How would you feel about a tech industry boom in Santa Cruz?

I feel like it would ruin the small old-town feeling of Santa Cruz. It wouldn’t be the same Surf City kind of vacation town that it is. Antoinette BennettSanta Cruz | Construction Management

 

Best of Santa Cruz County

The 2013 Santa Cruz County Readers' Poll and Critics’ Picks It’s our biggest issue of the year, and in it, your votes—more than 6,500 of them—determined the winners of The Best of Santa Cruz County Readers’ Poll. New to the long list of local restaurants, shops and other notables that captured your interest: Best Beer Selection, Best Locally Owned Business, Best Customer Service and Best Marijuana Dispensary. In the meantime, many readers were ever so chatty online about potential new categories. Some of the suggestions that stood out: Best Teen Program and Best Web Design/Designer. But what about: Dog Park, Church, Hotel, Local Farm, Therapist (I second that!) or Sports Bar—not to be confused with Bra. Our favorite suggestion: Best Act of Kindness—one reader noted Café Gratitude and the free meals it offered to the Santa Cruz Police Department in the aftermath of recent crimes. Perhaps some of these can be woven into next year’s ballot, so stay tuned. In the meantime, enjoy the following pages and take note of our Critics’ Picks, too, beginning on page 91. A big thanks for voting—and for reading—and an even bigger congratulations to all of the winners. Enjoy.  -Greg Archer, EditorBest of Santa Cruz County Readers’ Poll INDEX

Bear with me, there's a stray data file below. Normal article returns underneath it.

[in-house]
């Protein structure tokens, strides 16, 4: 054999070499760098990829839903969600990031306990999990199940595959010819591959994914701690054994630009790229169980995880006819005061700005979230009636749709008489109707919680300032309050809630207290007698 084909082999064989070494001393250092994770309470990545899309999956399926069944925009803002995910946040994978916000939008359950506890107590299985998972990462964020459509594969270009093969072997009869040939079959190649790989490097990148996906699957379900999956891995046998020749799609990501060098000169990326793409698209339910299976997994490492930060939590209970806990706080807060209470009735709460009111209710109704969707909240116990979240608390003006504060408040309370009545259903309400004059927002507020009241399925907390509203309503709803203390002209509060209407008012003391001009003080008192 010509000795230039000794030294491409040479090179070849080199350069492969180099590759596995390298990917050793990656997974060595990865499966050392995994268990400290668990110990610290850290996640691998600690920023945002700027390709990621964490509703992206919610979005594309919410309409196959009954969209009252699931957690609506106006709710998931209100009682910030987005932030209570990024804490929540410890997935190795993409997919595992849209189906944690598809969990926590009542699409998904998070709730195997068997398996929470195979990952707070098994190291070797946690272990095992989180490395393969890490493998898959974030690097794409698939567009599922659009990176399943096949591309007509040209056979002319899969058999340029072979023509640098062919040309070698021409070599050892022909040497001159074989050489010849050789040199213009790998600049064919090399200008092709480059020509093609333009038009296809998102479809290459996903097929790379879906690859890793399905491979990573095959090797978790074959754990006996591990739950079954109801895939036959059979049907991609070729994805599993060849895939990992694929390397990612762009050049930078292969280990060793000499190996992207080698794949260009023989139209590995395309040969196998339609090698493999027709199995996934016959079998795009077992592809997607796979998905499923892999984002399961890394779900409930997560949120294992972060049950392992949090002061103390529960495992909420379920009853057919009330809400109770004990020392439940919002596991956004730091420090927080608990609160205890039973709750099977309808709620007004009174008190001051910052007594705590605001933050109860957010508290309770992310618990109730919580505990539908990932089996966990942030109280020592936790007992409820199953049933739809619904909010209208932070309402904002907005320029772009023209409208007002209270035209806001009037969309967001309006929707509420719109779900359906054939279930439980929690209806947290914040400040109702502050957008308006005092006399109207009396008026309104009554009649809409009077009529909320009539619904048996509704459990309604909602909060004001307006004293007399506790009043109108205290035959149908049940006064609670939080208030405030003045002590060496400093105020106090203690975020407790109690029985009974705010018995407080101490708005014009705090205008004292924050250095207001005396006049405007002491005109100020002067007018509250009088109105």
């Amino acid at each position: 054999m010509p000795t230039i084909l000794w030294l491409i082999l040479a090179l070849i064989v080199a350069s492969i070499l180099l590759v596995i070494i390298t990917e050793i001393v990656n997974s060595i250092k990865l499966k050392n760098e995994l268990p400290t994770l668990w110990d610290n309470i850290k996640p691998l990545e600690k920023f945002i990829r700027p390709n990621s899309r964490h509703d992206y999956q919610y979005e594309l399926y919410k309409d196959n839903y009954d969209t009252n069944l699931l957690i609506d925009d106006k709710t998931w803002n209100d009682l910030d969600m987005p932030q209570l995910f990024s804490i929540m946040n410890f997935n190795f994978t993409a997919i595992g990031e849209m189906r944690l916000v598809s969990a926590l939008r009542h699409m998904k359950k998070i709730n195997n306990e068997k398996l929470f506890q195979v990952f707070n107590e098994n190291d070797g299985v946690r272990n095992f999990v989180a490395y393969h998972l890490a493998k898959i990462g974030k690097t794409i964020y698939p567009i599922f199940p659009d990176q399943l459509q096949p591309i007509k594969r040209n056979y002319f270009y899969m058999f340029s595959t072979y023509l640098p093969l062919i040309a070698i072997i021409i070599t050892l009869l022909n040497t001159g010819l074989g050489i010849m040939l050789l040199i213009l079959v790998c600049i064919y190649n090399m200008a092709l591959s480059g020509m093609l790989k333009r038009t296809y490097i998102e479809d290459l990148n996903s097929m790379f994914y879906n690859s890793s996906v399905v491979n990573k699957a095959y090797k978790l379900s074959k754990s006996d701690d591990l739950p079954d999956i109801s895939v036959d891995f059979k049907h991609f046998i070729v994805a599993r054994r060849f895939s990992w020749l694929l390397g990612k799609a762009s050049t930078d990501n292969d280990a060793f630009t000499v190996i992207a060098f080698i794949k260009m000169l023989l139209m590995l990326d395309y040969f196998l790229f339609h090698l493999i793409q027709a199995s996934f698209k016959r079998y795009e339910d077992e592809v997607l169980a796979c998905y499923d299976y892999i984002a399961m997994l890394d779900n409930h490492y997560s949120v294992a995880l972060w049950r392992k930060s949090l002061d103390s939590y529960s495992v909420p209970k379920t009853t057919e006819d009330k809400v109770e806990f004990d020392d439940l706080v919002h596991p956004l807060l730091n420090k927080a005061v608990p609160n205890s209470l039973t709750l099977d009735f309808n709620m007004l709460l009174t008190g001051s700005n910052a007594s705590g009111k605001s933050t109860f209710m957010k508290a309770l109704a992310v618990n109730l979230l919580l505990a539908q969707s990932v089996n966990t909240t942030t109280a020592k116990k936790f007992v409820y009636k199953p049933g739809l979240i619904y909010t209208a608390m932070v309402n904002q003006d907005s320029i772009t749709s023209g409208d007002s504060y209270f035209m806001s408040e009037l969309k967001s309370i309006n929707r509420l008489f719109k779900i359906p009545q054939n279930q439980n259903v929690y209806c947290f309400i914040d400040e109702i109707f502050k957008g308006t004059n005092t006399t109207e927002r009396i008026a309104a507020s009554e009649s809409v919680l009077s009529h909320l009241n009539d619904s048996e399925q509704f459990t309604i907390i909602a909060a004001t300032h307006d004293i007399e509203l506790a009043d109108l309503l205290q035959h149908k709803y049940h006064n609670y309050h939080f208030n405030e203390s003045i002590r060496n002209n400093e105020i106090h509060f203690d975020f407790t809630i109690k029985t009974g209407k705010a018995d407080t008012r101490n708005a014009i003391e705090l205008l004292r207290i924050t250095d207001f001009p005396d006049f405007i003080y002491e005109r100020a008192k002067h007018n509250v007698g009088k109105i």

Trout Gulch Vineyards

Cinsault 2012—la grande plage diurne The most popular wines on store shelves are those most generally known and available—Chardonnay, Sauvignon Blanc, Cabernet Sauvignon and Merlot, which are all superb for sure. But when you come across a more unusual varietal, like Trout Gulch Vineyards’ Cinsault ($18), it opens up a whole new world.